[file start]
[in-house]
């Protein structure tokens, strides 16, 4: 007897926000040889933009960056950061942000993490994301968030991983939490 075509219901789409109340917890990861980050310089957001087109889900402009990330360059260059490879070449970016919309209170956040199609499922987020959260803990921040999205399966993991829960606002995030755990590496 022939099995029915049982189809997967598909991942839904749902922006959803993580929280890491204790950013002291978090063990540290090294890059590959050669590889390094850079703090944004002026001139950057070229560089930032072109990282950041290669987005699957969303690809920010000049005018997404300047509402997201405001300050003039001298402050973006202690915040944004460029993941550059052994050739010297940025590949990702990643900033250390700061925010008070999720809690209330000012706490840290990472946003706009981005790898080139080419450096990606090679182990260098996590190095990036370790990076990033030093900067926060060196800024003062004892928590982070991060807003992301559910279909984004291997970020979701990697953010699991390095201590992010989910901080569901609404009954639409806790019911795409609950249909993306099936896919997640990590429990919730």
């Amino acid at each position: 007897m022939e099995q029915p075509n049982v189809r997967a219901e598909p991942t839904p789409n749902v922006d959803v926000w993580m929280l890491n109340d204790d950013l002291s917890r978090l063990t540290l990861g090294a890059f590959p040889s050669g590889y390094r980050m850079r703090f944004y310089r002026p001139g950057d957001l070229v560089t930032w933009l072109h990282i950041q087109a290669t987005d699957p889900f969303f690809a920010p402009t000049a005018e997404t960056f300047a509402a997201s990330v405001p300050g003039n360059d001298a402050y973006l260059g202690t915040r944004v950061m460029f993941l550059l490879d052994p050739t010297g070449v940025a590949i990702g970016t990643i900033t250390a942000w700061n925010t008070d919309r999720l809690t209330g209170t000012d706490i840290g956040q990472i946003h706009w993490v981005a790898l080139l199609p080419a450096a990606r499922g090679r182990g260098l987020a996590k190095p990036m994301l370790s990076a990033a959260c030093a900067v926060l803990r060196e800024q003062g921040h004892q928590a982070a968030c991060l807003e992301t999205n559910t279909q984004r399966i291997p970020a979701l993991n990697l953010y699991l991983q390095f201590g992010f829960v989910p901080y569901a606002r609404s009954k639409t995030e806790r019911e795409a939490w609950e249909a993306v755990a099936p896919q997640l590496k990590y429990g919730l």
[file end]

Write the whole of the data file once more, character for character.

[in-house]
């Protein structure tokens, strides 16, 4: 007897926000040889933009960056950061942000993490994301968030991983939490 075509219901789409109340917890990861980050310089957001087109889900402009990330360059260059490879070449970016919309209170956040199609499922987020959260803990921040999205399966993991829960606002995030755990590496 022939099995029915049982189809997967598909991942839904749902922006959803993580929280890491204790950013002291978090063990540290090294890059590959050669590889390094850079703090944004002026001139950057070229560089930032072109990282950041290669987005699957969303690809920010000049005018997404300047509402997201405001300050003039001298402050973006202690915040944004460029993941550059052994050739010297940025590949990702990643900033250390700061925010008070999720809690209330000012706490840290990472946003706009981005790898080139080419450096990606090679182990260098996590190095990036370790990076990033030093900067926060060196800024003062004892928590982070991060807003992301559910279909984004291997970020979701990697953010699991390095201590992010989910901080569901609404009954639409806790019911795409609950249909993306099936896919997640990590429990919730």
């Amino acid at each position: 007897m022939e099995q029915p075509n049982v189809r997967a219901e598909p991942t839904p789409n749902v922006d959803v926000w993580m929280l890491n109340d204790d950013l002291s917890r978090l063990t540290l990861g090294a890059f590959p040889s050669g590889y390094r980050m850079r703090f944004y310089r002026p001139g950057d957001l070229v560089t930032w933009l072109h990282i950041q087109a290669t987005d699957p889900f969303f690809a920010p402009t000049a005018e997404t960056f300047a509402a997201s990330v405001p300050g003039n360059d001298a402050y973006l260059g202690t915040r944004v950061m460029f993941l550059l490879d052994p050739t010297g070449v940025a590949i990702g970016t990643i900033t250390a942000w700061n925010t008070d919309r999720l809690t209330g209170t000012d706490i840290g956040q990472i946003h706009w993490v981005a790898l080139l199609p080419a450096a990606r499922g090679r182990g260098l987020a996590k190095p990036m994301l370790s990076a990033a959260c030093a900067v926060l803990r060196e800024q003062g921040h004892q928590a982070a968030c991060l807003e992301t999205n559910t279909q984004r399966i291997p970020a979701l993991n990697l953010y699991l991983q390095f201590g992010f829960v989910p901080y569901a606002r609404s009954k639409t995030e806790r019911e795409a939490w609950e249909a993306v755990a099936p896919q997640l590496k990590y429990g919730l």